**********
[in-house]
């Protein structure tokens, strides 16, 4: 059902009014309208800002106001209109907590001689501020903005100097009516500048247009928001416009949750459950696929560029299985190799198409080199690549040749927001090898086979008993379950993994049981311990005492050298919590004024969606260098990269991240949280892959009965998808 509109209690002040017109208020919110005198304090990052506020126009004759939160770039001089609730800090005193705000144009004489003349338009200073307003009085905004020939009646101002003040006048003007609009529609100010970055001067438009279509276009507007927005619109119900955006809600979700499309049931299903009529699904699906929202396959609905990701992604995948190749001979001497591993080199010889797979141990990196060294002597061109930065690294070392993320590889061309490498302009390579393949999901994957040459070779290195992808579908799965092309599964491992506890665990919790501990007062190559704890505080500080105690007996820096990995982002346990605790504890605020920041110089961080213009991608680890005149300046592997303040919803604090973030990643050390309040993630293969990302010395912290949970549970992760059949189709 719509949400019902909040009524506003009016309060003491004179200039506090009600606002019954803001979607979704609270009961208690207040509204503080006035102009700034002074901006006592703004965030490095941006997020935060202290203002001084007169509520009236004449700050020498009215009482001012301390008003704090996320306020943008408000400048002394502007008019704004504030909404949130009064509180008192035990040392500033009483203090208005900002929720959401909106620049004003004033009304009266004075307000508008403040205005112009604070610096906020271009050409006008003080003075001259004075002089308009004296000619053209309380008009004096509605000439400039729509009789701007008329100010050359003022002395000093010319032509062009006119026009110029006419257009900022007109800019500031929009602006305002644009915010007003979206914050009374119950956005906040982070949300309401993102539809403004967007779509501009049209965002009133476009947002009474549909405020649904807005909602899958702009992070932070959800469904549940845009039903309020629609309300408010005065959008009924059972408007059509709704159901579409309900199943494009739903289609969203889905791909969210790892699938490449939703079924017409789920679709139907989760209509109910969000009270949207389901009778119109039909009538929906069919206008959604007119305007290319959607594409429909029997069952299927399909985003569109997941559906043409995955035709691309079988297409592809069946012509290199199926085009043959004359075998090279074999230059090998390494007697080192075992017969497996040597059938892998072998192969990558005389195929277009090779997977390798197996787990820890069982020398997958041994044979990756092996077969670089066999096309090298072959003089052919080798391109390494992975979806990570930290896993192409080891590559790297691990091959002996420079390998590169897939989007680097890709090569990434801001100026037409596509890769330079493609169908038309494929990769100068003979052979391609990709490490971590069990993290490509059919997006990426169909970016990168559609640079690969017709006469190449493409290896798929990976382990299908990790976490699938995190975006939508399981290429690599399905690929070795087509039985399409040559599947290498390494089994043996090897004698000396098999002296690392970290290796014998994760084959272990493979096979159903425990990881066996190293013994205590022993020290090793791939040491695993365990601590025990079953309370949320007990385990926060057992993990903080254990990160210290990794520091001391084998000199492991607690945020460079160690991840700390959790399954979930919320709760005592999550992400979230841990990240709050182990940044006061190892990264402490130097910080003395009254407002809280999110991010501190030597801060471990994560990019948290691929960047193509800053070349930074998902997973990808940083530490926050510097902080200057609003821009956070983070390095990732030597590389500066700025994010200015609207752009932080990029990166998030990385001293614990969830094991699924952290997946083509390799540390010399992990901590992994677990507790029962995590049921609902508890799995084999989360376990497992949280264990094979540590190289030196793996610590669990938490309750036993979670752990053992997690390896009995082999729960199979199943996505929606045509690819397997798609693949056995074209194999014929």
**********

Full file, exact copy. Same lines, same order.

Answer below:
[in-house]
């Protein structure tokens, strides 16, 4: 059902009014309208800002106001209109907590001689501020903005100097009516500048247009928001416009949750459950696929560029299985190799198409080199690549040749927001090898086979008993379950993994049981311990005492050298919590004024969606260098990269991240949280892959009965998808 509109209690002040017109208020919110005198304090990052506020126009004759939160770039001089609730800090005193705000144009004489003349338009200073307003009085905004020939009646101002003040006048003007609009529609100010970055001067438009279509276009507007927005619109119900955006809600979700499309049931299903009529699904699906929202396959609905990701992604995948190749001979001497591993080199010889797979141990990196060294002597061109930065690294070392993320590889061309490498302009390579393949999901994957040459070779290195992808579908799965092309599964491992506890665990919790501990007062190559704890505080500080105690007996820096990995982002346990605790504890605020920041110089961080213009991608680890005149300046592997303040919803604090973030990643050390309040993630293969990302010395912290949970549970992760059949189709 719509949400019902909040009524506003009016309060003491004179200039506090009600606002019954803001979607979704609270009961208690207040509204503080006035102009700034002074901006006592703004965030490095941006997020935060202290203002001084007169509520009236004449700050020498009215009482001012301390008003704090996320306020943008408000400048002394502007008019704004504030909404949130009064509180008192035990040392500033009483203090208005900002929720959401909106620049004003004033009304009266004075307000508008403040205005112009604070610096906020271009050409006008003080003075001259004075002089308009004296000619053209309380008009004096509605000439400039729509009789701007008329100010050359003022002395000093010319032509062009006119026009110029006419257009900022007109800019500031929009602006305002644009915010007003979206914050009374119950956005906040982070949300309401993102539809403004967007779509501009049209965002009133476009947002009474549909405020649904807005909602899958702009992070932070959800469904549940845009039903309020629609309300408010005065959008009924059972408007059509709704159901579409309900199943494009739903289609969203889905791909969210790892699938490449939703079924017409789920679709139907989760209509109910969000009270949207389901009778119109039909009538929906069919206008959604007119305007290319959607594409429909029997069952299927399909985003569109997941559906043409995955035709691309079988297409592809069946012509290199199926085009043959004359075998090279074999230059090998390494007697080192075992017969497996040597059938892998072998192969990558005389195929277009090779997977390798197996787990820890069982020398997958041994044979990756092996077969670089066999096309090298072959003089052919080798391109390494992975979806990570930290896993192409080891590559790297691990091959002996420079390998590169897939989007680097890709090569990434801001100026037409596509890769330079493609169908038309494929990769100068003979052979391609990709490490971590069990993290490509059919997006990426169909970016990168559609640079690969017709006469190449493409290896798929990976382990299908990790976490699938995190975006939508399981290429690599399905690929070795087509039985399409040559599947290498390494089994043996090897004698000396098999002296690392970290290796014998994760084959272990493979096979159903425990990881066996190293013994205590022993020290090793791939040491695993365990601590025990079953309370949320007990385990926060057992993990903080254990990160210290990794520091001391084998000199492991607690945020460079160690991840700390959790399954979930919320709760005592999550992400979230841990990240709050182990940044006061190892990264402490130097910080003395009254407002809280999110991010501190030597801060471990994560990019948290691929960047193509800053070349930074998902997973990808940083530490926050510097902080200057609003821009956070983070390095990732030597590389500066700025994010200015609207752009932080990029990166998030990385001293614990969830094991699924952290997946083509390799540390010399992990901590992994677990507790029962995590049921609902508890799995084999989360376990497992949280264990094979540590190289030196793996610590669990938490309750036993979670752990053992997690390896009995082999729960199979199943996505929606045509690819397997798609693949056995074209194999014929």